SAN FRANCISCO – Yahoo Inc.'s holiday trimmings will include 600 to
700 layoffs in the Internet company's latest shake-up triggered by
Employees could be notified of the job cuts as early
as Tuesday, according to a person familiar with Yahoo's plans. The
person asked for anonymity because Yahoo hadn't made a formal
The planned cutbacks represent about 5 percent of
Yahoo's work force of 14,100 employees. It will mark Yahoo's fourth mass
layoff in the past three years.
The latest two housecleanings have come under the
company's current CEO, Carol Bartz, a Silicon Valley veteran hired
nearly two years, despite a lack of experience on the Web or in
advertising — Yahoo's main source of revenue.
This week's round of reductions is expected to be
concentrated in Yahoo's U.S. products group, which already has been
undergoing an overhaul since Bartz hired former Microsoft Corp.
executive Blake Irving to run the division last spring.
The job cuts won't come as a shock. News of the
looming layoffs was first reported last month by two popular technology
blogs, TechCrunch and All Things Digital.
Yahoo's feeble financial growth, stagnant stock price
and recent management defections have raised questions about whether
Bartz herself might be shown the door before her contract expires in
The company's revenue had edged up by less than 2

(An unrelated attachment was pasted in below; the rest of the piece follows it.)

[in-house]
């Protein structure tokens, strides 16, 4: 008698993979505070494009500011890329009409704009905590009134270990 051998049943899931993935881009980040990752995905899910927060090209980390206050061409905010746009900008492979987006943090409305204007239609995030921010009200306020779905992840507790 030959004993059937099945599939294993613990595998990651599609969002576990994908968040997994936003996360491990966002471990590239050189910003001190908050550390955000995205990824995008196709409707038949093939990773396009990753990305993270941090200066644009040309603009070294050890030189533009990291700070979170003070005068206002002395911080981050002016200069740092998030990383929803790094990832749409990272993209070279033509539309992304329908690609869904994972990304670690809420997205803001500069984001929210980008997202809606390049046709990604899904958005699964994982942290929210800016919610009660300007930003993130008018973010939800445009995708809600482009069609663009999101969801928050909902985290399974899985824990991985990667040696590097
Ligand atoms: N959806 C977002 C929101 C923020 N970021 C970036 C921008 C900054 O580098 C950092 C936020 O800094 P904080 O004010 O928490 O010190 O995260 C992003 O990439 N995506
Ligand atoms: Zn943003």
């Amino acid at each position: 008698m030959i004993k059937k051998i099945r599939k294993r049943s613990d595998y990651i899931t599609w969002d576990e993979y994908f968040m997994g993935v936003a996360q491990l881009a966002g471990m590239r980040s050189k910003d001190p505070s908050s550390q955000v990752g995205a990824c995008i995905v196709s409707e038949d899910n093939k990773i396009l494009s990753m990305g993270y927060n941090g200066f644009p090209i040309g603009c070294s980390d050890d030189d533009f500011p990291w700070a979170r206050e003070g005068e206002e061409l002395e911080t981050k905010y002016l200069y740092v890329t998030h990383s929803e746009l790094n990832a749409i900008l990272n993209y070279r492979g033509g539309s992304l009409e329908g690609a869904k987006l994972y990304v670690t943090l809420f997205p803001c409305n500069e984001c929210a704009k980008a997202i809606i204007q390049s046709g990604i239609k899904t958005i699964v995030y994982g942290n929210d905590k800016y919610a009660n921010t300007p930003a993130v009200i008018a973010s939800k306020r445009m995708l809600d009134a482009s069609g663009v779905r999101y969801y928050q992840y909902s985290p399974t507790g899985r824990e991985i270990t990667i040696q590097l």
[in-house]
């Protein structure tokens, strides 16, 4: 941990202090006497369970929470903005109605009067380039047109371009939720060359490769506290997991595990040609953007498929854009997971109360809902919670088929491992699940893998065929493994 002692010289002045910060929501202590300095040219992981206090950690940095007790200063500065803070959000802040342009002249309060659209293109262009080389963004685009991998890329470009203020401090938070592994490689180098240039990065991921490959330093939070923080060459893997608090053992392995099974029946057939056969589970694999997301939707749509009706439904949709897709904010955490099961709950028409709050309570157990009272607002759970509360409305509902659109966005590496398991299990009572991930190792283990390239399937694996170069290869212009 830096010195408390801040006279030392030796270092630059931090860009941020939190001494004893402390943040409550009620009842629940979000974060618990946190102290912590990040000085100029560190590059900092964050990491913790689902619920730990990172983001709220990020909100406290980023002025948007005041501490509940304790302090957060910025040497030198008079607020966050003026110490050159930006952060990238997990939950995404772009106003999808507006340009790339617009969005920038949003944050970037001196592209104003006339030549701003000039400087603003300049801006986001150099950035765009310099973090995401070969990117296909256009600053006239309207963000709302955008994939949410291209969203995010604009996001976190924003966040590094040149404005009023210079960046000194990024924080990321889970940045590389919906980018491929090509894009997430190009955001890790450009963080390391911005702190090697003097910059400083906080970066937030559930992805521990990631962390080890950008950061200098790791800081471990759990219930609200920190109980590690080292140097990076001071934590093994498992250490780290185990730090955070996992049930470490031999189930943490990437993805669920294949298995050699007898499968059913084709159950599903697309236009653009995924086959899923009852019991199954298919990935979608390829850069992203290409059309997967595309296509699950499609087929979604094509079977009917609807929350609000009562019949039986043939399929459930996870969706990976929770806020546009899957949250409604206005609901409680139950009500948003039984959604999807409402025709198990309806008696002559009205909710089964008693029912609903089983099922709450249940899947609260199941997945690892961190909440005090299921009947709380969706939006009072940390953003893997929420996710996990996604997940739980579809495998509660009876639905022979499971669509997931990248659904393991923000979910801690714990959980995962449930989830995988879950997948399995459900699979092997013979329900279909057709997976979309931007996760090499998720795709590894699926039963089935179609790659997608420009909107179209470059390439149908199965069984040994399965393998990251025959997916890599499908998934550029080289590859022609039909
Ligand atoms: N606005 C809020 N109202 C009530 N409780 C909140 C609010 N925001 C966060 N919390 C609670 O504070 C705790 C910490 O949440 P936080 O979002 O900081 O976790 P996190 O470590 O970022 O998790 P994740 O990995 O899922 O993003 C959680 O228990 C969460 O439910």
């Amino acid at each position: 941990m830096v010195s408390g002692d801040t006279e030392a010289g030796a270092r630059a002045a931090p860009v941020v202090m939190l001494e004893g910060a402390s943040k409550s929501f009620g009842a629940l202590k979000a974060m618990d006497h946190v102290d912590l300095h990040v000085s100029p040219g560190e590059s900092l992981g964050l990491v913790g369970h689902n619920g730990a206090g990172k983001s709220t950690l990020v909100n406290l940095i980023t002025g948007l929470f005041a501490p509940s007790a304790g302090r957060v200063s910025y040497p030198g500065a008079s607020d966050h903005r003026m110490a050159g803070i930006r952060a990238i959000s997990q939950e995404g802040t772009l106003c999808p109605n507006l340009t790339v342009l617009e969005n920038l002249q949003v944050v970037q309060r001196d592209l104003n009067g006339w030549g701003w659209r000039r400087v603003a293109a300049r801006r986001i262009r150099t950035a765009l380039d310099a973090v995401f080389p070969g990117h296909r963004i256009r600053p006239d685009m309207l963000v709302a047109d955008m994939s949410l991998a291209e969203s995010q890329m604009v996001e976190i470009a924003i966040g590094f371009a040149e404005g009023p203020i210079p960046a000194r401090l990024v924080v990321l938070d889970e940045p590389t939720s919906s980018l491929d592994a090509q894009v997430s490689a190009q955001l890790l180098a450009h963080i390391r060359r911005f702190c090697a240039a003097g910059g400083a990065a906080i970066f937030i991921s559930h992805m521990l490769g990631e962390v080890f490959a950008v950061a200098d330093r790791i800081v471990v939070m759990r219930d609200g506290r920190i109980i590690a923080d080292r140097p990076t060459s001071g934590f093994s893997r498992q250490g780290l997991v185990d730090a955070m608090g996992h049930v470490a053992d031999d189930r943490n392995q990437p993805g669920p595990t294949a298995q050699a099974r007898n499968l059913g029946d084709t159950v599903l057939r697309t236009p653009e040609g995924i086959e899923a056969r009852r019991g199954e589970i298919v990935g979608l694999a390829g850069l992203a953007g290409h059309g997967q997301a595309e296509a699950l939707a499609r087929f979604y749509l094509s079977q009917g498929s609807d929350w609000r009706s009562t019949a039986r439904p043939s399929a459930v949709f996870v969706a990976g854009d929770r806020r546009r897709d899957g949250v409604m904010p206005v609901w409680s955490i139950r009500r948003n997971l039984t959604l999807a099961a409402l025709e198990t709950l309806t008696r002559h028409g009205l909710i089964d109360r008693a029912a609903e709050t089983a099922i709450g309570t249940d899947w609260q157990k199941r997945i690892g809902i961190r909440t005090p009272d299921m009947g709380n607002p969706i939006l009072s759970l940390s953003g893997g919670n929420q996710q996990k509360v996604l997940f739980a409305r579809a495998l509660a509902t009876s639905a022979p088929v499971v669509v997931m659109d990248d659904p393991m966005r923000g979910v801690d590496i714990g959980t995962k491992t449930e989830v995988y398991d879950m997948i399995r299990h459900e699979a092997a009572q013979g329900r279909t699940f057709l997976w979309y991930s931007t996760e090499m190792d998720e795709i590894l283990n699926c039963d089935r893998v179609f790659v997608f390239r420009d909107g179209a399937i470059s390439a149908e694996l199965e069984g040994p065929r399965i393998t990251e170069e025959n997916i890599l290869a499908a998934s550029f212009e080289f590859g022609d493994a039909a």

percent to $4.8 billion through the first nine months of the year,
reflecting the difficulty Yahoo has had selling ads while other Internet
companies such as Google Inc. and Facebook are thriving.
Google's revenue climbed 23 percent to nearly $21
billion through the first nine months of the year. Privately held
Facebook doesn't disclose its results but it is growing so fast that it
had to move into larger headquarters earlier this year.
Yahoo's stock price fell 31 cents to close Monday at
$16.70, a few cents below where it ended last year. Meanwhile, the
technology-driven Nasdaq composite index has risen by 16 percent so far
The malaise has spurred speculation that
opportunistic buyout firms might put together a takeover bid for Yahoo,
possibly in partnership with another embattled Internet icon, AOL Inc.
Bartz, 62, has repeatedly insisted Yahoo, which is
based in Sunnyvale, is heading in the right direction, although she has
cautioned it might be another year or two before there's a significant
improvement in the company's financial results.